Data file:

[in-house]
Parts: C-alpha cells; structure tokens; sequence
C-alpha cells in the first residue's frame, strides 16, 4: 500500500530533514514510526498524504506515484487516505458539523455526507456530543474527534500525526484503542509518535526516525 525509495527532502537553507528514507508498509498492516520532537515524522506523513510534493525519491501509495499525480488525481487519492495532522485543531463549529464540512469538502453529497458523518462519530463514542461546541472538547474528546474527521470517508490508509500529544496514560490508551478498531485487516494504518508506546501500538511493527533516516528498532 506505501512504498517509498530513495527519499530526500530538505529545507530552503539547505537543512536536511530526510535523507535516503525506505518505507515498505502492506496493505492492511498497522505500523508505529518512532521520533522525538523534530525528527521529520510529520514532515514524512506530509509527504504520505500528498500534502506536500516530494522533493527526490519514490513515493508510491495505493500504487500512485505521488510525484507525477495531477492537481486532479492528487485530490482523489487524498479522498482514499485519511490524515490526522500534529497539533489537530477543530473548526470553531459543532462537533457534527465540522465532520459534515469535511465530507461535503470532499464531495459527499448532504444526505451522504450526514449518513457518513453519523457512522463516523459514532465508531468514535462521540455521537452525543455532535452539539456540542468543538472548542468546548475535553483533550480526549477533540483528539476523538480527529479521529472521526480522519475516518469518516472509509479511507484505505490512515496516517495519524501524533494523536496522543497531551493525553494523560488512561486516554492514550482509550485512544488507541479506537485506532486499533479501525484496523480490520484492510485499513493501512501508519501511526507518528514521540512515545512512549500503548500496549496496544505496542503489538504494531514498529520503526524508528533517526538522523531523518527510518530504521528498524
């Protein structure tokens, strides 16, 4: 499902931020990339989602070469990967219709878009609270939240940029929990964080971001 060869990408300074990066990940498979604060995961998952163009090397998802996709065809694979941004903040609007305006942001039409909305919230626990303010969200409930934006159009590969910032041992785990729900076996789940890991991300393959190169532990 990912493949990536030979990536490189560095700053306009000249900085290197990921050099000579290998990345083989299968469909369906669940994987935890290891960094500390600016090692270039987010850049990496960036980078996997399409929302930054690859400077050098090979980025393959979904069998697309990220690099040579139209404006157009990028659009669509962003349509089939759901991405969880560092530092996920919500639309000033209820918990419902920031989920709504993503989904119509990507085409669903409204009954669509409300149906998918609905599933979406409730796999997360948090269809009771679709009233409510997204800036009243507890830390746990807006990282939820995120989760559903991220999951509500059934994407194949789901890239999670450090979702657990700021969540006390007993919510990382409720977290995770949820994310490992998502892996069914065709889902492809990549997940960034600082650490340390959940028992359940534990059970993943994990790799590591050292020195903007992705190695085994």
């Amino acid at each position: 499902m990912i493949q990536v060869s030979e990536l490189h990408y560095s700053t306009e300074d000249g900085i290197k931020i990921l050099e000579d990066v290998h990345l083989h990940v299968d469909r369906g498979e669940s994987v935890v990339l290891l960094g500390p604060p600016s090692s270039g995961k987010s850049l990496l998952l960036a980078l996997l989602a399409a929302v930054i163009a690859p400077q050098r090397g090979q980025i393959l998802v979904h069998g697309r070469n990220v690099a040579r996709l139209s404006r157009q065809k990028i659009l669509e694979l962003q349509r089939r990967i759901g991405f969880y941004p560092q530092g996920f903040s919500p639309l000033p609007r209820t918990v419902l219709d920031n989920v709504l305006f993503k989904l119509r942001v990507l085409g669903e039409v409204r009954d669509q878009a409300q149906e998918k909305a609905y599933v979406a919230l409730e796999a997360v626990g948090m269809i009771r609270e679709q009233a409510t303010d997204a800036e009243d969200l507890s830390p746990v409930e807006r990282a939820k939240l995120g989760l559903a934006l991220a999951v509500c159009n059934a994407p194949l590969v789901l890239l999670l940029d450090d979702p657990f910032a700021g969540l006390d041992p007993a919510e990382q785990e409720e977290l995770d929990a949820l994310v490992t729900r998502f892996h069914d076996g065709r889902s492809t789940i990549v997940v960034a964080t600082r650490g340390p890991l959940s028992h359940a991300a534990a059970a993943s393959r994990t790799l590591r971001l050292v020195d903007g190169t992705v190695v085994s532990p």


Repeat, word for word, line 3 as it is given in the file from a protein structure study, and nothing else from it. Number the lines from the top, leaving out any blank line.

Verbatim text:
C-alpha cells in the first residue's frame, strides 16, 4: 500500500530533514514510526498524504506515484487516505458539523455526507456530543474527534500525526484503542509518535526516525 525509495527532502537553507528514507508498509498492516520532537515524522506523513510534493525519491501509495499525480488525481487519492495532522485543531463549529464540512469538502453529497458523518462519530463514542461546541472538547474528546474527521470517508490508509500529544496514560490508551478498531485487516494504518508506546501500538511493527533516516528498532 506505501512504498517509498530513495527519499530526500530538505529545507530552503539547505537543512536536511530526510535523507535516503525506505518505507515498505502492506496493505492492511498497522505500523508505529518512532521520533522525538523534530525528527521529520510529520514532515514524512506530509509527504504520505500528498500534502506536500516530494522533493527526490519514490513515493508510491495505493500504487500512485505521488510525484507525477495531477492537481486532479492528487485530490482523489487524498479522498482514499485519511490524515490526522500534529497539533489537530477543530473548526470553531459543532462537533457534527465540522465532520459534515469535511465530507461535503470532499464531495459527499448532504444526505451522504450526514449518513457518513453519523457512522463516523459514532465508531468514535462521540455521537452525543455532535452539539456540542468543538472548542468546548475535553483533550480526549477533540483528539476523538480527529479521529472521526480522519475516518469518516472509509479511507484505505490512515496516517495519524501524533494523536496522543497531551493525553494523560488512561486516554492514550482509550485512544488507541479506537485506532486499533479501525484496523480490520484492510485499513493501512501508519501511526507518528514521540512515545512512549500503548500496549496496544505496542503489538504494531514498529520503526524508528533517526538522523531523518527510518530504521528498524